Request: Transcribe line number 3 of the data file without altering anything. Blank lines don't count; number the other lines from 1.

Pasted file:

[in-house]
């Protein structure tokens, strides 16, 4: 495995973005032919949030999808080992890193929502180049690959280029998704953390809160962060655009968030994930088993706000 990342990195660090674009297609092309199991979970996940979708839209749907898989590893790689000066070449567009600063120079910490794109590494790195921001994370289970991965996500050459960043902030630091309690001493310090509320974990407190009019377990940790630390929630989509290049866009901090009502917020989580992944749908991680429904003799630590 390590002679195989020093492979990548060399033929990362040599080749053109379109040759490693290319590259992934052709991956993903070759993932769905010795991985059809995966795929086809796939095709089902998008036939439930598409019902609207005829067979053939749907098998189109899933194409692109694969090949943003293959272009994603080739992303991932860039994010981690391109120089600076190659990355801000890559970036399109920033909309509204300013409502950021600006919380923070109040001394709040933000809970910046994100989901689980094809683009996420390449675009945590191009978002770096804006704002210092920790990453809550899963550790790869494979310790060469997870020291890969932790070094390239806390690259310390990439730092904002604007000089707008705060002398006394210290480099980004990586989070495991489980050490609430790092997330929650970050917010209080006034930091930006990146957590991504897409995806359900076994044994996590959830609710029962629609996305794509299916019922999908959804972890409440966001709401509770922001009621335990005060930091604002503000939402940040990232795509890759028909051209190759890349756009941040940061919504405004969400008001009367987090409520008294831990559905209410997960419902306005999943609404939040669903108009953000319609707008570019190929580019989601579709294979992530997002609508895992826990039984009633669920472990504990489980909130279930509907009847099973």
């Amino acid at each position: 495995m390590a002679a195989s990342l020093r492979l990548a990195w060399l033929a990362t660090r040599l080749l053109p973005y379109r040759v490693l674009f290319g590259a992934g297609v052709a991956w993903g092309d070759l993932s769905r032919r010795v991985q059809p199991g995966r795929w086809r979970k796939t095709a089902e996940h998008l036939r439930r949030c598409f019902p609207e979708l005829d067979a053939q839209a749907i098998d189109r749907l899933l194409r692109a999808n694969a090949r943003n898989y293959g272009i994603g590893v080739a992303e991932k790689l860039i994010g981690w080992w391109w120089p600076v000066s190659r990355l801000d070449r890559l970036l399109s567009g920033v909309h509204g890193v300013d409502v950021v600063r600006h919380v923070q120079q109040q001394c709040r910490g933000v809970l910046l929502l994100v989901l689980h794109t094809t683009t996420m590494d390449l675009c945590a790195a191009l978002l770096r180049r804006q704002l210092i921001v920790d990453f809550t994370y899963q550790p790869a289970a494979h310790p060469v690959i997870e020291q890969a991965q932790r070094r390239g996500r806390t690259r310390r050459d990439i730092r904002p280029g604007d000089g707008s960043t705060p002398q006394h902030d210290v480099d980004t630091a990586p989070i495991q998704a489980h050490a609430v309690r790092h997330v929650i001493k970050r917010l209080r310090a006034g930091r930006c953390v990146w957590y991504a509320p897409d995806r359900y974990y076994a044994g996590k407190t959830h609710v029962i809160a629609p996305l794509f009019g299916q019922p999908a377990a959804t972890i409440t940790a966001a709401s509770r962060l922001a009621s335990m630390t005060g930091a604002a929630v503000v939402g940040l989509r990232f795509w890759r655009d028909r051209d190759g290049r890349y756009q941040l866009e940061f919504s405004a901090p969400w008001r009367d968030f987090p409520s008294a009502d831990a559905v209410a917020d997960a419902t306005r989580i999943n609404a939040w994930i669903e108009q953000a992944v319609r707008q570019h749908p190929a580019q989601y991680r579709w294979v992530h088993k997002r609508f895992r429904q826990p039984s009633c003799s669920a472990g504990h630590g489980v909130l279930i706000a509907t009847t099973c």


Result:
């Amino acid at each position: 495995m390590a002679a195989s990342l020093r492979l990548a990195w060399l033929a990362t660090r040599l080749l053109p973005y379109r040759v490693l674009f290319g590259a992934g297609v052709a991956w993903g092309d070759l993932s769905r032919r010795v991985q059809p199991g995966r795929w086809r979970k796939t095709a089902e996940h998008l036939r439930r949030c598409f019902p609207e979708l005829d067979a053939q839209a749907i098998d189109r749907l899933l194409r692109a999808n694969a090949r943003n898989y293959g272009i994603g590893v080739a992303e991932k790689l860039i994010g981690w080992w391109w120089p600076v000066s190659r990355l801000d070449r890559l970036l399109s567009g920033v909309h509204g890193v300013d409502v950021v600063r600006h919380v923070q120079q109040q001394c709040r910490g933000v809970l910046l929502l994100v989901l689980h794109t094809t683009t996420m590494d390449l675009c945590a790195a191009l978002l770096r180049r804006q704002l210092i921001v920790d990453f809550t994370y899963q550790p790869a289970a494979h310790p060469v690959i997870e020291q890969a991965q932790r070094r390239g996500r806390t690259r310390r050459d990439i730092r904002p280029g604007d000089g707008s960043t705060p002398q006394h902030d210290v480099d980004t630091a990586p989070i495991q998704a489980h050490a609430v309690r790092h997330v929650i001493k970050r917010l209080r310090a006034g930091r930006c953390v990146w957590y991504a509320p897409d995806r359900y974990y076994a044994g996590k407190t959830h609710v029962i809160a629609p996305l794509f009019g299916q019922p999908a377990a959804t972890i409440t940790a966001a709401s509770r962060l922001a009621s335990m630390t005060g930091a604002a929630v503000v939402g940040l989509r990232f795509w890759r655009d028909r051209d190759g290049r890349y756009q941040l866009e940061f919504s405004a901090p969400w008001r009367d968030f987090p409520s008294a009502d831990a559905v209410a917020d997960a419902t306005r989580i999943n609404a939040w994930i669903e108009q953000a992944v319609r707008q570019h749908p190929a580019q989601y991680r579709w294979v992530h088993k997002r609508f895992r429904q826990p039984s009633c003799s669920a472990g504990h630590g489980v909130l279930i706000a509907t009847t099973c």